- On the May 11 edition of Fox News' The Story with Martha MacCallum, Atlas referenced the social distancing measures and claimed that "the cure is bigger than the disease at this point." He also told the audience that "the curves have been flattened."
- On the June 8 edition of The Story with Martha MacCallum, Atlas falsely claimed "there is really no risk to young people" when it comes to COVID-19.
- On the June 22 edition of The Story with Martha MacCallum, host Martha MacCallum mentioned to Atlas former Food and Drug Adminstration Commissioner Scott Gottlieb's claim that 25% of hospitalizations in Texas are among people aged 20 to 29. Atlas responded that he didn't believe the number, saying, "I question if those people who are positive for COVID-19 and being hospitalized for something else are classified as COVID-19 hospitalizations. That's a big difference."
- On the June 29 edition of Fox News' Tucker Carlson Tonight, Atlas falsely claimed young people "do not have a significant problem, they do not have the serious complications, they do not die" from COVID-19. (The data showed at the time of this appearance and continues to show that young people do in fact die or suffer serious complications from the virus.) He also said it's "fantastic news that we have a lot of cases," which common sense and real-time data show to be false.
- On the July 6 edition of The Story with Martha MacCallum, Atlas repeated the falsehood that "it doesn't really matter how many cases, it only matters who gets the cases" because young people die at a lower rate than older people. But increased caseloads lead to an increased strain on the capacity of health systems and may spread the virus to people who are more vulnerable to serious complications from the disease, even if the vast majority of young people who make up the increased number of cases do not.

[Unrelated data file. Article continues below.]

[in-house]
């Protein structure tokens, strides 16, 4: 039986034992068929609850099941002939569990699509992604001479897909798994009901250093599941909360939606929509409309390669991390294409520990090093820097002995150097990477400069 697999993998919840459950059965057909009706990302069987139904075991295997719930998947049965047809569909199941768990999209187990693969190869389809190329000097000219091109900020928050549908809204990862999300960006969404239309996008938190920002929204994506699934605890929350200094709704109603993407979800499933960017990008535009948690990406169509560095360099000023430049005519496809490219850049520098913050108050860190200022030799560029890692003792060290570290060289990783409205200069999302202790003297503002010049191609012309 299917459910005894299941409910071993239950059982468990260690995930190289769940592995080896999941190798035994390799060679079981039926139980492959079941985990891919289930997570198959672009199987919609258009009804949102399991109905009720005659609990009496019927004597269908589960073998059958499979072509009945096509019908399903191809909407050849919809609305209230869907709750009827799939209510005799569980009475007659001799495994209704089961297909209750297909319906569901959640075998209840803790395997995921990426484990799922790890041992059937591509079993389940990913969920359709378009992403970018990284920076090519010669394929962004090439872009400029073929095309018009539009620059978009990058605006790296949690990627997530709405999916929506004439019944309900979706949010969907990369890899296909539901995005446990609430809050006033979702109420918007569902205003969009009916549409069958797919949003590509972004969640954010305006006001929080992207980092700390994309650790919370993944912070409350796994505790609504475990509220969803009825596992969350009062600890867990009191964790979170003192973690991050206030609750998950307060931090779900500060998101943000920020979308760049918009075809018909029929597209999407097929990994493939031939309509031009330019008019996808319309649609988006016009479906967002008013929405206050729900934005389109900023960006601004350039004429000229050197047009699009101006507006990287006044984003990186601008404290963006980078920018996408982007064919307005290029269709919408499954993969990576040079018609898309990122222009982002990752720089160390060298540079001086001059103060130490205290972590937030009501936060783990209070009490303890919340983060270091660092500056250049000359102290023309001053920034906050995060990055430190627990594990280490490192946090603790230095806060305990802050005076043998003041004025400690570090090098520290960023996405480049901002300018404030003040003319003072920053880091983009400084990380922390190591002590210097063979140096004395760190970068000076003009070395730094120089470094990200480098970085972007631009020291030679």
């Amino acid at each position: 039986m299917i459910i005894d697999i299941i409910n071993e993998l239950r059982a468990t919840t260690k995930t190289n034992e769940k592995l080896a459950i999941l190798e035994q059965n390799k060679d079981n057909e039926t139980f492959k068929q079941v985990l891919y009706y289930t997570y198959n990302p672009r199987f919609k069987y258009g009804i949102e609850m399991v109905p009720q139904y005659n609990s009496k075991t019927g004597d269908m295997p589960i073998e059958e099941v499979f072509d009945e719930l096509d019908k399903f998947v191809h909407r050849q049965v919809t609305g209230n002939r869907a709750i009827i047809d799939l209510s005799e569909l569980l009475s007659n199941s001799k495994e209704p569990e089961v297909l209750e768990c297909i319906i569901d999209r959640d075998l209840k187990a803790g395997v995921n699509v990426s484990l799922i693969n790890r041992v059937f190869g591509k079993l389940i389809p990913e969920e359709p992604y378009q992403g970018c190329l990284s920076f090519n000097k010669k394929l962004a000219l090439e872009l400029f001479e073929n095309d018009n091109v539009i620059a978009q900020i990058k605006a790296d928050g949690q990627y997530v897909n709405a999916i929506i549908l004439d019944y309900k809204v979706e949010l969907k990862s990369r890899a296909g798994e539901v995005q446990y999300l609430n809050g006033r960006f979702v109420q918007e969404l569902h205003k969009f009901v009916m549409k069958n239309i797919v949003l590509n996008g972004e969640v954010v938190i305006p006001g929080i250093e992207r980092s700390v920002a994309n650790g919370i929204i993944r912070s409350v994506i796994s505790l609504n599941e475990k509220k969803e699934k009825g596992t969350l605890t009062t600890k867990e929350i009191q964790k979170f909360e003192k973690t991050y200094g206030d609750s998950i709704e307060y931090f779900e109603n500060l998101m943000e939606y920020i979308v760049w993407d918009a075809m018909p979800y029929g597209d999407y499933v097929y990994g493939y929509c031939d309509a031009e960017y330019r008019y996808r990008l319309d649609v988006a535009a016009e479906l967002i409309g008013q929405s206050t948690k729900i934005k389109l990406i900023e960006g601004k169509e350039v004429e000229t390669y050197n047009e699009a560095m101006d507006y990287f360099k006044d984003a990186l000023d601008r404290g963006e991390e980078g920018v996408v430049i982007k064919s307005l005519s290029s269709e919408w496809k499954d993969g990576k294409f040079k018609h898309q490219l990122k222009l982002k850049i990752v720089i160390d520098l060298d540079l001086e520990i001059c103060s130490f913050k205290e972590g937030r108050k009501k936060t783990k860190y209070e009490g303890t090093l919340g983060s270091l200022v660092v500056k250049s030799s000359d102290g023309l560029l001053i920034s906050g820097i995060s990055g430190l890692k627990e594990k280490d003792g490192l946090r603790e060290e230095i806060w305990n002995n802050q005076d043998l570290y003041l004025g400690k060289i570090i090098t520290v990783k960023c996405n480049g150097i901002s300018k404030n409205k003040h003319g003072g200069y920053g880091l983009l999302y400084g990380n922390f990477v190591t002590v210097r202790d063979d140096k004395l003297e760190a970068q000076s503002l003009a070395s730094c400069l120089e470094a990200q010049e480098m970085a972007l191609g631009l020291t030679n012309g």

- Atlas downplayed the potential risks that COVID-19 poses to people under 70 on the July 7 edition of Fox News' The Ingraham Angle, claiming, "The risk of this has been grossly overblown."
- On the July 15 edition of America's Newsroom, Atlas falsely claimed, "It doesn't matter if children get the disease. ... The data shows that they do not significantly transmit to adults."
- On the July 25 edition of Fox News' Watters World, Atlas uncritically shilled for the Trump's disastrous COVID-19 response, saying, "I think the president's briefings that were done this week were excellent, and I think it's obvious to everyone that there's a focus on the data, that they're closely monitoring the situation." He also falsely claimed that it's been "established" that " children are not significant spreaders," when in fact the science on this issue remains unsettled.
Correction (8/13/20): This post originally misidentified a July 15 appearance from Atlas as happening on The Story with Martha MacCallum. The appearance was on the July 15 edition of America's Newsroom.